Yesterday, Nell and Maggie and Jimmy and I were making the 200 mile drive on the New York State Thruway from Rochester to Albany. Almost to the halfway point, we passed a rest stop near Syracuse that jogged my memory of a classic Ball Family Story from years ago. Everyone was asleep in the van as I drove past the rest stop yesterday, so I had no audience for one of my favorite Maggie stories from when she was three:
In the winter of 2003, we were driving the same route back to Albany from Rochester when my three year-old reminded me of why I need to carry my writer’s notebook with me, AND WRITE IN IT, more often. Sometimes you just need to capture the small moments in life, right away, so you don’t lose them or forget them. Then you can develop them into bigger things about bigger ideas, better writing pieces about things that you really care about.
We had just stopped at a Thruway Service Area because Maggie announced that she had to go to the bathroom. This happens every 100 miles or so. Danny and I stayed in the car, as Maggie and Nell went in for just another routine pit stop. I was bored as we waited for them to return. Traveling the thruway is not glamorous.
A few minutes later, Maggie came sprinting up to the car, saying something all out of breath, eager to share some news or observation with me. She could hardly wait to tell me what she saw inside, and she started almost yelling as she climbed into her car seat.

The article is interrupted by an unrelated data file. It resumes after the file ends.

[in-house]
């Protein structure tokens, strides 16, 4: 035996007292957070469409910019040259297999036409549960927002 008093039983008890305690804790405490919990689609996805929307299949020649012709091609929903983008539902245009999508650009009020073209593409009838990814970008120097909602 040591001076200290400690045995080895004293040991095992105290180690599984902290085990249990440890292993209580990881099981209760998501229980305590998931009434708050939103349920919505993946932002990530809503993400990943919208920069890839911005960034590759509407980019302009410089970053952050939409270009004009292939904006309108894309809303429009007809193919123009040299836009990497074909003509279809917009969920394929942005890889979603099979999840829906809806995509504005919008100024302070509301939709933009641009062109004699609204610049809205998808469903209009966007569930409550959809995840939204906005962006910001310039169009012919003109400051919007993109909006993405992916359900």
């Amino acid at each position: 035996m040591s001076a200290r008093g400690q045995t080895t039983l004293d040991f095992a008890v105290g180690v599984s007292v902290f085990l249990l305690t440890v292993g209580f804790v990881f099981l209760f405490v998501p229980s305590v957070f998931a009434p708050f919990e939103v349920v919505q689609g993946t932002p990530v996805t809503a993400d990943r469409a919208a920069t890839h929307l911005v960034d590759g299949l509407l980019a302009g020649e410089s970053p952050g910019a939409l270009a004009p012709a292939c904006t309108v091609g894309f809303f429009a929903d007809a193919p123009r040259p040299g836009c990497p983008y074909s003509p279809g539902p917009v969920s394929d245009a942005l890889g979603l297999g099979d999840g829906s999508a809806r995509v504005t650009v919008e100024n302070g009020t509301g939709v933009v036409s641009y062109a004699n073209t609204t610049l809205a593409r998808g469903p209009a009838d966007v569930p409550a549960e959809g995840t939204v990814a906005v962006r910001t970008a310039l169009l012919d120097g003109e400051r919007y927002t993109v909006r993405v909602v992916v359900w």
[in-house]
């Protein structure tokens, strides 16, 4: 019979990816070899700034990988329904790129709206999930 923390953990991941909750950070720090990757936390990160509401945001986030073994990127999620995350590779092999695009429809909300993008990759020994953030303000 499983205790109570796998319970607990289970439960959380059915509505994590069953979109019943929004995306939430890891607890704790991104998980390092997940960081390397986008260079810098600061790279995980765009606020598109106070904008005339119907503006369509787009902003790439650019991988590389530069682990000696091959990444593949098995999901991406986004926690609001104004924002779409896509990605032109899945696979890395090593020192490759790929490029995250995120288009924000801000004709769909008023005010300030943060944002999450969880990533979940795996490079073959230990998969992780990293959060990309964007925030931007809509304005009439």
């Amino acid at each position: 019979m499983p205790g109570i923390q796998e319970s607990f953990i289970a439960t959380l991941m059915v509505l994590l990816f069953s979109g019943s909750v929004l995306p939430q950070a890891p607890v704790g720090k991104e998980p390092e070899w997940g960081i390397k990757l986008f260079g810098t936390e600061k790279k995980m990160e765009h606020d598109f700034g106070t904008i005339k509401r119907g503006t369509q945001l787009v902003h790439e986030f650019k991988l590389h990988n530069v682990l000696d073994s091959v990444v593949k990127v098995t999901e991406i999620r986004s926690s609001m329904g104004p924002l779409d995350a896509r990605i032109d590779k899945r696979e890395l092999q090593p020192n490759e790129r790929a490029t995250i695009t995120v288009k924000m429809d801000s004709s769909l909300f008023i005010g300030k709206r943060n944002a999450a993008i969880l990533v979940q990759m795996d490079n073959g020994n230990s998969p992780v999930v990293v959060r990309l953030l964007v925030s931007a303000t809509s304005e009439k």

“Daddy, daddy…dat bathroom in dere…it was…MAGICAL!” she declared with bright eyes and a huge smile on her face. It was as if she had just walked out of the Magic Castle at Disney World.
“Daddy, daddy…dat bathroom in dere…it was…MAGICAL!”
This, from the daughter of the man who makes his kids recite aloud his Golden Restroom Rule whenever they enter a public restroom, “DON’T. TOUCH. ANYTHING!”
I had no idea what she’d seen in that Thruway Service Area restroom, but an image came to mind. I pictured a mystical toilet stall, something that could transport a child to different dimensions with each magical flush. Something akin to CS Lewis’ wardrobe, or JK Rowling’s secret train platform.
My next thought, almost as quickly, was that no adult would ever exit a public restroom (especially one on the NYS Thruway) smiling with elation, and purposely choose the word MAGICAL to describe the state of something seen within said premises.
I asked, “What was magical, Maggie?”
“Da sinks came on LIKE MAGIC! And dat, dat, dat TING wit the air…it blew on my hands, too!” She could not suppress her wonderment of the advanced technological devices that so clearly outshone the dreary devices of our bathrooms at home.
I smiled with Maggie and I wondered when the last time was that I was thrilled and convinced that something truly magical had just happened to me?
Was it on my wedding day?
Was it at the birth of my children?
These moments come so rarely, or better yet, are noticed so rarely by adults, and yet they happen so often to children.
I found myself envying Maggie and how she sees the world around her. I hope her eyesight and her perception don’t change anytime soon. I hope further that she can teach Nell and me how to see as well as she does.
There are just some things that little kids do better, and know better, than adults.